Campaign to get more women into engineering launched in Parliament today

19 October 2016.
Rebecca Feldman, Materials Engineer, William Cook Rail Ltd, Cross Green, Leeds.
19 October 2016. Rebecca Feldman, Materials Engineer, William Cook Rail Ltd, Cross Green, Leeds.
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A new wide-ranging campaign to encourage more young people to enter the engineering sector is to be launched in Parliament today.

The ‘Engineering is…’ campaign, launched by the University of Sheffield and backed by the Royal Academy of Engineering, as well as Sheffield Central MP Paul Blomfield, aims to challenge perceptions of engineering and inspire primary school children, particularly young girls, to consider studying engineering at university.

The shortage of UK engineers is a massive problem for the UK economy. Engineering companies will need 182,000 people per year with engineering skills in the decade to 2022 but there is a current annual shortfall of 55,000 skilled workers.

Filling the demand for new engineering jobs will generate an additional £27 billion per year for the UK economy from 2022, according to the 2015 Engineering UK report: ‘The State of Engineering’.

In a CBI survey, 44 per cent of engineering, science and hi-tech firms reported difficulties in finding experienced recruits with STEM skills.

The shortage of women in engineering roles is even more acute - with only 9% of the engineering and technology workforce being female, according to an IET Skills Survey 2015.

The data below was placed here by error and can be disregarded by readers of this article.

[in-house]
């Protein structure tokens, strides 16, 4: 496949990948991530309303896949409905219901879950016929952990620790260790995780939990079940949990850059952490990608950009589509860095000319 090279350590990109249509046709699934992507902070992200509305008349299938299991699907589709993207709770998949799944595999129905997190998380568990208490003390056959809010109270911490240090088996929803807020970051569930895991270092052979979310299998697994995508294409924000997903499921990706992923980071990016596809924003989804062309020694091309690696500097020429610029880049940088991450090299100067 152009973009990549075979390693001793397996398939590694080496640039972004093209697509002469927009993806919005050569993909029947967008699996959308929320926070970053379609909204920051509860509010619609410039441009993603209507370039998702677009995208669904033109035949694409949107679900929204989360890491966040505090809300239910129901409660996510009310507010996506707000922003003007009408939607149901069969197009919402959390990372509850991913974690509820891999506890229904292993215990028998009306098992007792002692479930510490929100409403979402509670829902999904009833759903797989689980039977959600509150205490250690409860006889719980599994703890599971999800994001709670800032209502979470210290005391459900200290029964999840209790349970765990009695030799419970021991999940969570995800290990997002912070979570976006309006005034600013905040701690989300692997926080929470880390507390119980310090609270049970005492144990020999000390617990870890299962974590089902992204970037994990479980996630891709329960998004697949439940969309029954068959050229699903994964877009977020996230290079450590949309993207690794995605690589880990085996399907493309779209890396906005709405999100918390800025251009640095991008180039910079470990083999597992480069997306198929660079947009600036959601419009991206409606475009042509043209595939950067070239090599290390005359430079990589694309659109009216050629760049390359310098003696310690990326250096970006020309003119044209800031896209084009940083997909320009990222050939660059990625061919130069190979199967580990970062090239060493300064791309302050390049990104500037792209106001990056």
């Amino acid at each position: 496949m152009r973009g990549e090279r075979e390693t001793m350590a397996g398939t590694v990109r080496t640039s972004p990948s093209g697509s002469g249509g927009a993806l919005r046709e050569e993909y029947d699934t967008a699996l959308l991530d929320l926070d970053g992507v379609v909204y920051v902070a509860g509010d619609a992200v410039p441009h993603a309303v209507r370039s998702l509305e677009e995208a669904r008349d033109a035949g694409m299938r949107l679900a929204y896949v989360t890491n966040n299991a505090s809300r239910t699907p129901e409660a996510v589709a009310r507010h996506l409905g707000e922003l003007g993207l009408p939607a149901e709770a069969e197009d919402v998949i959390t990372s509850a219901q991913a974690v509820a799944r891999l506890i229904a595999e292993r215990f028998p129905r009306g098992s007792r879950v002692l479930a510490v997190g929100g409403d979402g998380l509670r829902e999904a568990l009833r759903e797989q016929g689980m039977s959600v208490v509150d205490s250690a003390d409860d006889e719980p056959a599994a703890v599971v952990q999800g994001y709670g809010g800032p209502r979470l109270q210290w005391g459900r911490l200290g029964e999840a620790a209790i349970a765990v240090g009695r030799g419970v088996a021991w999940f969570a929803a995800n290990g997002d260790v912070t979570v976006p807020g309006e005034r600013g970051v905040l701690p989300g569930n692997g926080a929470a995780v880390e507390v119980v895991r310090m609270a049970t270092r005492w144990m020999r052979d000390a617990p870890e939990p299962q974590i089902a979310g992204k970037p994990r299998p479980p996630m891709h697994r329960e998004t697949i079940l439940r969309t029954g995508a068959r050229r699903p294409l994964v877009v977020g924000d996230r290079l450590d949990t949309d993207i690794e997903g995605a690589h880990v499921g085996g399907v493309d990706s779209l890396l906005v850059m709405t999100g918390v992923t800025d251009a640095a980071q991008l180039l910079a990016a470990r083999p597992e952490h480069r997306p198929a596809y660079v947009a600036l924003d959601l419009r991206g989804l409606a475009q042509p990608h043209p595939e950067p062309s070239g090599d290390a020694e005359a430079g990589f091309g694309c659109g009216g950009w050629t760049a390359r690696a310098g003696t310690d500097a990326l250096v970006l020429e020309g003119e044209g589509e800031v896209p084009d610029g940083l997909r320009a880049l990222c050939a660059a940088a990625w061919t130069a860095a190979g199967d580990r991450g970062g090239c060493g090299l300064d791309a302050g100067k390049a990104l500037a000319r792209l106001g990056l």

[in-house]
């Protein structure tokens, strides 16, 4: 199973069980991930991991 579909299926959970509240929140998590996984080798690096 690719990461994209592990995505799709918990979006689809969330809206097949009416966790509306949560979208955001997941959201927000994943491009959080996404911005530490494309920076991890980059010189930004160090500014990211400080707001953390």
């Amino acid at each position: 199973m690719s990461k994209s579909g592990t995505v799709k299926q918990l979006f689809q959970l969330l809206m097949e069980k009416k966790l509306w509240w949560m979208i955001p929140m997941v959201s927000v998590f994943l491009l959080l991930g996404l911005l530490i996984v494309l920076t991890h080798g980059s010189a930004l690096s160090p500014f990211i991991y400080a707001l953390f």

Female engineer and TV presenter, Roma Agrawal will speak at the launch and a children’s book, written by student engineers from the university, will be published.

Online games, lesson plans for teachers and information on different engineering careers will also be launched as part of the campaign.

Ms Agrawal said: “The UK society needs a concerted effort as a whole to change the perception of engineering in order for it to become an aspirational career for girls and boys.

“Many people simply don’t know about the wide range of roles within engineering, that engineering is creative, and can help you change the world.”

Dr Rachael Rothman, Faculty Director for Women in Engineering in the Faculty of Engineering at the University of Sheffield, said: “At Sheffield we aim to inspire more women and girls to study engineering - diversity is more than a box ticking exercise.

“Engineering is a massively important career, needed by the UK economy, and if we only train men we are not reaching a huge potential pool of talented engineers.”

Paul Blomfield MP for Sheffield Central said: “Engineering is hugely important for the UK economy and especially the Sheffield city region.

“This campaign by the University of Sheffield is an important step towards encouraging more young people to study STEM subjects and think about a career in engineering.”

Andy Tuscher regional director for EEF in Yorkshire and the Humber, told The Yorkshire Post: “Finding individuals with relevant skills is one of the biggest challenges facing manufacturers and this campaign to attract people into engineering at an early age is welcome news.

“As a sector we miss out with a disproportionate number of girls not taking STEM subject and this campaign will hopefully be the catalyst to inspire many young people into the sector.”

The EEF is a trade body charged with championing manufacturing and engineering.